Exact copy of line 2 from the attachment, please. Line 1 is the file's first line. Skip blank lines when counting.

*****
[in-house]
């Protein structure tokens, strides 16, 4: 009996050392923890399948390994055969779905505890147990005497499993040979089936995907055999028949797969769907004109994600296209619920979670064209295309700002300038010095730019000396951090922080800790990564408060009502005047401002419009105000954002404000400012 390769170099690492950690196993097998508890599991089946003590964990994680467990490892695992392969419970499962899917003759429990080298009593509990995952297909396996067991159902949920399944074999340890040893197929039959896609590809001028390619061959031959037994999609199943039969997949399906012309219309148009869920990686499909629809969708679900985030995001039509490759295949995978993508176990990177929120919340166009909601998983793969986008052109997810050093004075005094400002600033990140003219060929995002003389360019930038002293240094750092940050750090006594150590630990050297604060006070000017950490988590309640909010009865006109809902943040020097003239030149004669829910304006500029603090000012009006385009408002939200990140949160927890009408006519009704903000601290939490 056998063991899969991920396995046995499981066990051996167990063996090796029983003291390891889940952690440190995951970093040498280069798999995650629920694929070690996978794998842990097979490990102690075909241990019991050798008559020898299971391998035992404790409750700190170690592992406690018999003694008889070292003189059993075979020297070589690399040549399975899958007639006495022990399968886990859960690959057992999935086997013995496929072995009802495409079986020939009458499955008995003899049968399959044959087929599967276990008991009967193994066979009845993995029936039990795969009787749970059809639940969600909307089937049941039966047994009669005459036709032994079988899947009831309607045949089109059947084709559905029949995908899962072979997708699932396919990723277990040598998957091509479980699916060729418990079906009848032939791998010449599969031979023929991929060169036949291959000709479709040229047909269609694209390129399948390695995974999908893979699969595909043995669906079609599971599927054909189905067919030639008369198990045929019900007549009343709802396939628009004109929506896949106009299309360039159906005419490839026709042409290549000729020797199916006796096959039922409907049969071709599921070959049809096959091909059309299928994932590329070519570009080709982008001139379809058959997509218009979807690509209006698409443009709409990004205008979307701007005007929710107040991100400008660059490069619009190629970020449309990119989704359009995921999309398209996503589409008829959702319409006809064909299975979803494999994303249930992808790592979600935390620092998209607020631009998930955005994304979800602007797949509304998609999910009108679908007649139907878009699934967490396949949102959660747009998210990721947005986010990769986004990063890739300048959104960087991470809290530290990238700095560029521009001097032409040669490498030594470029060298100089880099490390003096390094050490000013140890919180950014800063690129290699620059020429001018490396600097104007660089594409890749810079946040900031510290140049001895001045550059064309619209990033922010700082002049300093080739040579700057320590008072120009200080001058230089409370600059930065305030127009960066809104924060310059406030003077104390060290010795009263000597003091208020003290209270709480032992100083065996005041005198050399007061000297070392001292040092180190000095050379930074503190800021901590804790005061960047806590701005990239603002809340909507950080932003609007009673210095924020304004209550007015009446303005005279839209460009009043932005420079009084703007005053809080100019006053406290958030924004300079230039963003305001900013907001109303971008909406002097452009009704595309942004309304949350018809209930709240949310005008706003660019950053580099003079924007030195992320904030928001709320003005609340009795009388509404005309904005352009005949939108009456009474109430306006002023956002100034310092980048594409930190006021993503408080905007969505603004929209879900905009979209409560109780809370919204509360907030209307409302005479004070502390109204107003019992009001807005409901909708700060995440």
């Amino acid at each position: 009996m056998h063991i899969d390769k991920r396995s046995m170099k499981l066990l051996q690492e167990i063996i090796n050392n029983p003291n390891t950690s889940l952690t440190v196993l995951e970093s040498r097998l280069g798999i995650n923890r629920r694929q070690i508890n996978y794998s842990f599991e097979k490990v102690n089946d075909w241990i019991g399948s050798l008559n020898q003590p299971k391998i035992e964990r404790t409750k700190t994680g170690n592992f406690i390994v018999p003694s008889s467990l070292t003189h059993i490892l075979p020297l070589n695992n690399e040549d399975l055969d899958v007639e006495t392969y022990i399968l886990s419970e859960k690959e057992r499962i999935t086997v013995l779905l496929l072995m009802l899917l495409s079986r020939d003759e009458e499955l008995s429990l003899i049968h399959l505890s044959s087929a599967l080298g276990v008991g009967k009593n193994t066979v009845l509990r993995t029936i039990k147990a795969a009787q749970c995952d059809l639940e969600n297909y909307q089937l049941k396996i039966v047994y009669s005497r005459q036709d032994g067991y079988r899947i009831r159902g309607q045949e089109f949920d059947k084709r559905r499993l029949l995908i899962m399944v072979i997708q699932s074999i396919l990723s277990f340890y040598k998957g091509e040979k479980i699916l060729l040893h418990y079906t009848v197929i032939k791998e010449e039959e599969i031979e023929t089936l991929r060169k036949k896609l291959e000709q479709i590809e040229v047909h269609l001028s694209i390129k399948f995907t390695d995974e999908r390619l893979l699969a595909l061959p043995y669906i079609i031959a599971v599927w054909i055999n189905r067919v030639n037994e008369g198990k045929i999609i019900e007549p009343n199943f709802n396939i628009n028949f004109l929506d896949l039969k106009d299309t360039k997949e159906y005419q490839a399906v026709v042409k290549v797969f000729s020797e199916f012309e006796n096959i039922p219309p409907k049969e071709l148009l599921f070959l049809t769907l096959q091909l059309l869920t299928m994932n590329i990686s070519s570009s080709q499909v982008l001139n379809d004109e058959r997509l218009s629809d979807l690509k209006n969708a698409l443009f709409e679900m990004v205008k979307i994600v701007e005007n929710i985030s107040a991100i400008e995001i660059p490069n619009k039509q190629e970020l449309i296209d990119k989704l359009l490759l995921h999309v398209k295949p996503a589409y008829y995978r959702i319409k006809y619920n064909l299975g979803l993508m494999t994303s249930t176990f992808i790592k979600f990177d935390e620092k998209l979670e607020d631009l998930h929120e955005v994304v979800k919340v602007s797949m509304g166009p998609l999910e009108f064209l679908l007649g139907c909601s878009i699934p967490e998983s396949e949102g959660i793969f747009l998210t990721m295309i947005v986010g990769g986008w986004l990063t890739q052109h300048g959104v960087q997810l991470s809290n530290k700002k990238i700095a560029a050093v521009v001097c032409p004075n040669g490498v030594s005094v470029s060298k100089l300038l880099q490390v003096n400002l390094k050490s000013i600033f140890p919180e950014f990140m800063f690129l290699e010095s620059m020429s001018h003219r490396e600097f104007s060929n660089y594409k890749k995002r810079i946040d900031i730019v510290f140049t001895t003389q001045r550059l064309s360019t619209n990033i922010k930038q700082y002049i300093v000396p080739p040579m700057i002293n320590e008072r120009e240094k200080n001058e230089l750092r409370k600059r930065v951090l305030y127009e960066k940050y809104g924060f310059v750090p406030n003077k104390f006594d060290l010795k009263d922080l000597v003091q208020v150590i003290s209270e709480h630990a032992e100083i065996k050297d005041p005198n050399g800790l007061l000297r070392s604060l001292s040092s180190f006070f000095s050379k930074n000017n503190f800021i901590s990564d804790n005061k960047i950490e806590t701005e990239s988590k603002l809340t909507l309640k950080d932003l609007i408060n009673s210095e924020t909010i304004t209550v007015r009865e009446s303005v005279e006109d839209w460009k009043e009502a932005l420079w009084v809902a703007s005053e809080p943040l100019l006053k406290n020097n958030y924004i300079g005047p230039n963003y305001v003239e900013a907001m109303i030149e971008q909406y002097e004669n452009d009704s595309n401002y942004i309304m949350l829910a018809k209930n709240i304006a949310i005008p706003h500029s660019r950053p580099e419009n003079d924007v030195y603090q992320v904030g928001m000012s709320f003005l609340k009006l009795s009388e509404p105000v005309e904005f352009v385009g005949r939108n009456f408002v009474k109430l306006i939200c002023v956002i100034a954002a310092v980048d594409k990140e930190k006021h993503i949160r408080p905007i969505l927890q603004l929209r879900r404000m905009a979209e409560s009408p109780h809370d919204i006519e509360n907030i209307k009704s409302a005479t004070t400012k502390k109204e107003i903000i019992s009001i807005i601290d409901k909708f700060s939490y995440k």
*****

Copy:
């Protein structure tokens, strides 16, 4: 009996050392923890399948390994055969779905505890147990005497499993040979089936995907055999028949797969769907004109994600296209619920979670064209295309700002300038010095730019000396951090922080800790990564408060009502005047401002419009105000954002404000400012 390769170099690492950690196993097998508890599991089946003590964990994680467990490892695992392969419970499962899917003759429990080298009593509990995952297909396996067991159902949920399944074999340890040893197929039959896609590809001028390619061959031959037994999609199943039969997949399906012309219309148009869920990686499909629809969708679900985030995001039509490759295949995978993508176990990177929120919340166009909601998983793969986008052109997810050093004075005094400002600033990140003219060929995002003389360019930038002293240094750092940050750090006594150590630990050297604060006070000017950490988590309640909010009865006109809902943040020097003239030149004669829910304006500029603090000012009006385009408002939200990140949160927890009408006519009704903000601290939490 056998063991899969991920396995046995499981066990051996167990063996090796029983003291390891889940952690440190995951970093040498280069798999995650629920694929070690996978794998842990097979490990102690075909241990019991050798008559020898299971391998035992404790409750700190170690592992406690018999003694008889070292003189059993075979020297070589690399040549399975899958007639006495022990399968886990859960690959057992999935086997013995496929072995009802495409079986020939009458499955008995003899049968399959044959087929599967276990008991009967193994066979009845993995029936039990795969009787749970059809639940969600909307089937049941039966047994009669005459036709032994079988899947009831309607045949089109059947084709559905029949995908899962072979997708699932396919990723277990040598998957091509479980699916060729418990079906009848032939791998010449599969031979023929991929060169036949291959000709479709040229047909269609694209390129399948390695995974999908893979699969595909043995669906079609599971599927054909189905067919030639008369198990045929019900007549009343709802396939628009004109929506896949106009299309360039159906005419490839026709042409290549000729020797199916006796096959039922409907049969071709599921070959049809096959091909059309299928994932590329070519570009080709982008001139379809058959997509218009979807690509209006698409443009709409990004205008979307701007005007929710107040991100400008660059490069619009190629970020449309990119989704359009995921999309398209996503589409008829959702319409006809064909299975979803494999994303249930992808790592979600935390620092998209607020631009998930955005994304979800602007797949509304998609999910009108679908007649139907878009699934967490396949949102959660747009998210990721947005986010990769986004990063890739300048959104960087991470809290530290990238700095560029521009001097032409040669490498030594470029060298100089880099490390003096390094050490000013140890919180950014800063690129290699620059020429001018490396600097104007660089594409890749810079946040900031510290140049001895001045550059064309619209990033922010700082002049300093080739040579700057320590008072120009200080001058230089409370600059930065305030127009960066809104924060310059406030003077104390060290010795009263000597003091208020003290209270709480032992100083065996005041005198050399007061000297070392001292040092180190000095050379930074503190800021901590804790005061960047806590701005990239603002809340909507950080932003609007009673210095924020304004209550007015009446303005005279839209460009009043932005420079009084703007005053809080100019006053406290958030924004300079230039963003305001900013907001109303971008909406002097452009009704595309942004309304949350018809209930709240949310005008706003660019950053580099003079924007030195992320904030928001709320003005609340009795009388509404005309904005352009005949939108009456009474109430306006002023956002100034310092980048594409930190006021993503408080905007969505603004929209879900905009979209409560109780809370919204509360907030209307409302005479004070502390109204107003019992009001807005409901909708700060995440």